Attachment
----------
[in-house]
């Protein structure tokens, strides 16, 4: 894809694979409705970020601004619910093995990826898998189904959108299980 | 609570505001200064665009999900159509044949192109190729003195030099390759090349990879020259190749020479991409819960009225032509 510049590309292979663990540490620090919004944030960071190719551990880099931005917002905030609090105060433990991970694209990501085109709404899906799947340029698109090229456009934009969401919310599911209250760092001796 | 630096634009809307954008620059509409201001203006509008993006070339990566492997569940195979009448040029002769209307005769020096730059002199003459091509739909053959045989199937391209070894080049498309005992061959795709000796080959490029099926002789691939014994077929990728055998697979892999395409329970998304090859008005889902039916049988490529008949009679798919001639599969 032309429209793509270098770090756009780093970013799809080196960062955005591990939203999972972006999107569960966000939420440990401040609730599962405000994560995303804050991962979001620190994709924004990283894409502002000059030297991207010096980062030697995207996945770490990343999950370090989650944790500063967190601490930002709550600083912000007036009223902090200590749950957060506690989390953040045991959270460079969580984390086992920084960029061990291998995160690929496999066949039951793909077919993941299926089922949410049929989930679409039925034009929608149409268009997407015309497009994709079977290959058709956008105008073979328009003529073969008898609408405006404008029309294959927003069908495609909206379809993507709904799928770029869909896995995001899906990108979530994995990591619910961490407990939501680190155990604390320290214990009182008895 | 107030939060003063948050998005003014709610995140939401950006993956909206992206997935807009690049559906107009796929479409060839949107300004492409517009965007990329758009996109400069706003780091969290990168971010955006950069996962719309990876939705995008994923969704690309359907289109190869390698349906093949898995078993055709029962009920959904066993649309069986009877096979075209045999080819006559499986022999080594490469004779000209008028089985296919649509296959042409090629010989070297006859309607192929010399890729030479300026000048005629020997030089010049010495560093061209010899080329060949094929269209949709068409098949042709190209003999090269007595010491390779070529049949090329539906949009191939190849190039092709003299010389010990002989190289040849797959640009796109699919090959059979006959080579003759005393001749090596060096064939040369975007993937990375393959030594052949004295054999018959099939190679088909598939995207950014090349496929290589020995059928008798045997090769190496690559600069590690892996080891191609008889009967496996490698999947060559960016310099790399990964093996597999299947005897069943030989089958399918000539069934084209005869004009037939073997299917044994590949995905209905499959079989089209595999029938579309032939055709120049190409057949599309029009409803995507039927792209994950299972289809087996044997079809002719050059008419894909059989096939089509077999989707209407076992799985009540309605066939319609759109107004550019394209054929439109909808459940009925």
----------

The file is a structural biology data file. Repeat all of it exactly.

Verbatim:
[in-house]
């Protein structure tokens, strides 16, 4: 894809694979409705970020601004619910093995990826898998189904959108299980 | 609570505001200064665009999900159509044949192109190729003195030099390759090349990879020259190749020479991409819960009225032509 510049590309292979663990540490620090919004944030960071190719551990880099931005917002905030609090105060433990991970694209990501085109709404899906799947340029698109090229456009934009969401919310599911209250760092001796 | 630096634009809307954008620059509409201001203006509008993006070339990566492997569940195979009448040029002769209307005769020096730059002199003459091509739909053959045989199937391209070894080049498309005992061959795709000796080959490029099926002789691939014994077929990728055998697979892999395409329970998304090859008005889902039916049988490529008949009679798919001639599969 032309429209793509270098770090756009780093970013799809080196960062955005591990939203999972972006999107569960966000939420440990401040609730599962405000994560995303804050991962979001620190994709924004990283894409502002000059030297991207010096980062030697995207996945770490990343999950370090989650944790500063967190601490930002709550600083912000007036009223902090200590749950957060506690989390953040045991959270460079969580984390086992920084960029061990291998995160690929496999066949039951793909077919993941299926089922949410049929989930679409039925034009929608149409268009997407015309497009994709079977290959058709956008105008073979328009003529073969008898609408405006404008029309294959927003069908495609909206379809993507709904799928770029869909896995995001899906990108979530994995990591619910961490407990939501680190155990604390320290214990009182008895 | 107030939060003063948050998005003014709610995140939401950006993956909206992206997935807009690049559906107009796929479409060839949107300004492409517009965007990329758009996109400069706003780091969290990168971010955006950069996962719309990876939705995008994923969704690309359907289109190869390698349906093949898995078993055709029962009920959904066993649309069986009877096979075209045999080819006559499986022999080594490469004779000209008028089985296919649509296959042409090629010989070297006859309607192929010399890729030479300026000048005629020997030089010049010495560093061209010899080329060949094929269209949709068409098949042709190209003999090269007595010491390779070529049949090329539906949009191939190849190039092709003299010389010990002989190289040849797959640009796109699919090959059979006959080579003759005393001749090596060096064939040369975007993937990375393959030594052949004295054999018959099939190679088909598939995207950014090349496929290589020995059928008798045997090769190496690559600069590690892996080891191609008889009967496996490698999947060559960016310099790399990964093996597999299947005897069943030989089958399918000539069934084209005869004009037939073997299917044994590949995905209905499959079989089209595999029938579309032939055709120049190409057949599309029009409803995507039927792209994950299972289809087996044997079809002719050059008419894909059989096939089509077999989707209407076992799985009540309605066939319609759109107004550019394209054929439109909808459940009925």